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Loss of Consciousness, Depression, Posttraumatic Stress Disorder, and Suicide Risk Among Deployed Military Personnel With Mild Traumatic Brain Injury

Bryan, Craig J. PsyD, ABPP; Clemans, Tracy A. PsyD; Hernandez, Ann Marie PhD; Rudd, Michael David PhD

The Journal of Head Trauma Rehabilitation: January/February 2013 - Volume 28 - Issue 1 - p 13–20
doi: 10.1097/HTR.0b013e31826c73cc
Original Articles

Objective: To identify clinical variables associated with suicidality in military personnel with mild traumatic brain injury (mTBI) while deployed to Iraq.

Setting: Outpatient TBI clinic on a US military base in Iraq.

Participants: Military personnel (N = 158) referred to an outpatient TBI clinic for a standardized intake evaluation, 135 (85.4%) who had a diagnosis of mTBI and 23 (14.6%) who did not meet criteria for TBI.

Main Measures: Suicidal Behaviors Questionnaire–Revised, Depression subscale of the Behavioral Health Measure-20, Posttraumatic Stress Disorder Checklist-Military Version, Insomnia Severity Index, self-report questionnaire, and clinical interview addressing TBI-related symptoms.

Results: Among patients with mTBI, increased suicidality was significantly associated with depression and the interaction of depression with posttraumatic stress disorder symptoms. Longer duration of loss of consciousness was associated with decreased likelihood for any suicidality.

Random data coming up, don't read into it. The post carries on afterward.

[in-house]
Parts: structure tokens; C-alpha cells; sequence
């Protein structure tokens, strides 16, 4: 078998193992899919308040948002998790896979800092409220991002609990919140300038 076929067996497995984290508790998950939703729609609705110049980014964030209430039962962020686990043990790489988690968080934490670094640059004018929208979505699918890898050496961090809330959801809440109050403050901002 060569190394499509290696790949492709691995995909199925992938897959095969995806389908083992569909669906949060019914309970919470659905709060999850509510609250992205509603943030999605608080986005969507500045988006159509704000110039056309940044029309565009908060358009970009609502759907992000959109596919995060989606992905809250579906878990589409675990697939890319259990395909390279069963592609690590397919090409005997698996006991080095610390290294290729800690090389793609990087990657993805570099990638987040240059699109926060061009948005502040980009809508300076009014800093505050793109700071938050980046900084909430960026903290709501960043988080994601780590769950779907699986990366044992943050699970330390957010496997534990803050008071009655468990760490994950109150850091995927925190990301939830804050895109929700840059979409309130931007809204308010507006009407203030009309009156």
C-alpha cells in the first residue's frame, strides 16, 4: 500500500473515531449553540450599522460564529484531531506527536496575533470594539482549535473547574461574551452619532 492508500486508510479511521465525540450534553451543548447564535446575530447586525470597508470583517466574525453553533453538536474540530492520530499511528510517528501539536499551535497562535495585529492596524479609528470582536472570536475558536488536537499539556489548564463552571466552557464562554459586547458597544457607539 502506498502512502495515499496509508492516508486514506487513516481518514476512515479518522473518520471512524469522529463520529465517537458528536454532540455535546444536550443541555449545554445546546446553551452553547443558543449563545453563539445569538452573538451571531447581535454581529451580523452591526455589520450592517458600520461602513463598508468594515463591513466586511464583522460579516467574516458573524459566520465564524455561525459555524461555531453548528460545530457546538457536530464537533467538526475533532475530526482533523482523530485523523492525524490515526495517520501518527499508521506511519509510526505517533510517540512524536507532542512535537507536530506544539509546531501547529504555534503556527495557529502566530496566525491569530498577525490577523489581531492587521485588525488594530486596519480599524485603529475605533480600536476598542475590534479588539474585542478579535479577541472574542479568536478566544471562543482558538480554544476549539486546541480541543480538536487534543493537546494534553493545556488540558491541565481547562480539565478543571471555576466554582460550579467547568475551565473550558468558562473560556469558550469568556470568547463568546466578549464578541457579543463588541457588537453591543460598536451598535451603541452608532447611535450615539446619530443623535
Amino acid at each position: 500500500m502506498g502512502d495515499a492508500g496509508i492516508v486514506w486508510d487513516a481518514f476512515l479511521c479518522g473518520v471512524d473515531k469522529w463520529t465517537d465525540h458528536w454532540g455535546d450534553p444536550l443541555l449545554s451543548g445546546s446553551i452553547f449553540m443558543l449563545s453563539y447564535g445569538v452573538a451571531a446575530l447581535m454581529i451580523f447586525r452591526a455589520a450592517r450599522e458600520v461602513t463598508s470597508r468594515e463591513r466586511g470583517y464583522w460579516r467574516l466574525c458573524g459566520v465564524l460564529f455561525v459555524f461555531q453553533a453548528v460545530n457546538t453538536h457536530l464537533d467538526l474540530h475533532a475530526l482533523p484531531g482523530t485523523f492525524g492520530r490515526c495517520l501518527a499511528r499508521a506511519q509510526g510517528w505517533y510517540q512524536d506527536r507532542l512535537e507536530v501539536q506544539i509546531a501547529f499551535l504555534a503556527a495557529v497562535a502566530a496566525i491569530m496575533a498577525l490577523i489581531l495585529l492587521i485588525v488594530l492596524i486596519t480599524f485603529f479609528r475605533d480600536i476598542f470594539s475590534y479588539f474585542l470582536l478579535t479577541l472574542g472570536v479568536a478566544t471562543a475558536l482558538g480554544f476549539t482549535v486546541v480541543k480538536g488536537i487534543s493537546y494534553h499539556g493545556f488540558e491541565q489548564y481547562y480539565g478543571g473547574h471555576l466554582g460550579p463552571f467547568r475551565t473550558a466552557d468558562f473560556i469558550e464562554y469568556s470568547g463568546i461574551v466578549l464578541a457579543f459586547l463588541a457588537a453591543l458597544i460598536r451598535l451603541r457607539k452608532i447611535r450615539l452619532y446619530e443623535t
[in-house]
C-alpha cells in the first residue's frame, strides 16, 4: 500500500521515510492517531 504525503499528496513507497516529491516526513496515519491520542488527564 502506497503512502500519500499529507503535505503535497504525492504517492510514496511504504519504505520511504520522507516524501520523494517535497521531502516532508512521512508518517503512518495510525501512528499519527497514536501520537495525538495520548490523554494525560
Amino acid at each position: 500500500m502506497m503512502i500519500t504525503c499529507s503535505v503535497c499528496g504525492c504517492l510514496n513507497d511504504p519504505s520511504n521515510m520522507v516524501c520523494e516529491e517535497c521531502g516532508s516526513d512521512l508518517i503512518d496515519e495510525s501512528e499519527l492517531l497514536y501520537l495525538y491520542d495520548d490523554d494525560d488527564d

Conclusion: Assessment after TBI in a combat zone may assist providers in identifying those at risk for suicidality and making treatment recommendations for service members with mTBI.

National Center for Veterans Studies, University of Utah, Salt Lake City (Drs Bryan and Rudd); VISN 19 Mental Illness Research Education Clinical Center, Department of Psychiatry, University of Colorado Denver School of Medicine, Denver (Dr Clemans); and Department of Psychiatry, University of Texas Health Science Center at San Antonio (Dr Hernandez).

Corresponding Author: Craig J. Bryan, PsyD, ABPP, National Center for Veterans Studies, The University of Utah, 260 S Central Campus Dr, Room 205, Salt Lake City, UT 84112 (

No sources of financial support exist for this study.

The views expressed in this article are those of the authors and do not reflect the official position or policy of Brooke Army Medical Center, the US Army Medical Department, the US Army Office of the Surgeon General, the Department of the Army, Department of the Air Force, Department of Defense, Department of Veterans Affairs, or the United States Government.

The authors declare no conflicts of interest.

© 2013 Lippincott Williams & Wilkins, Inc.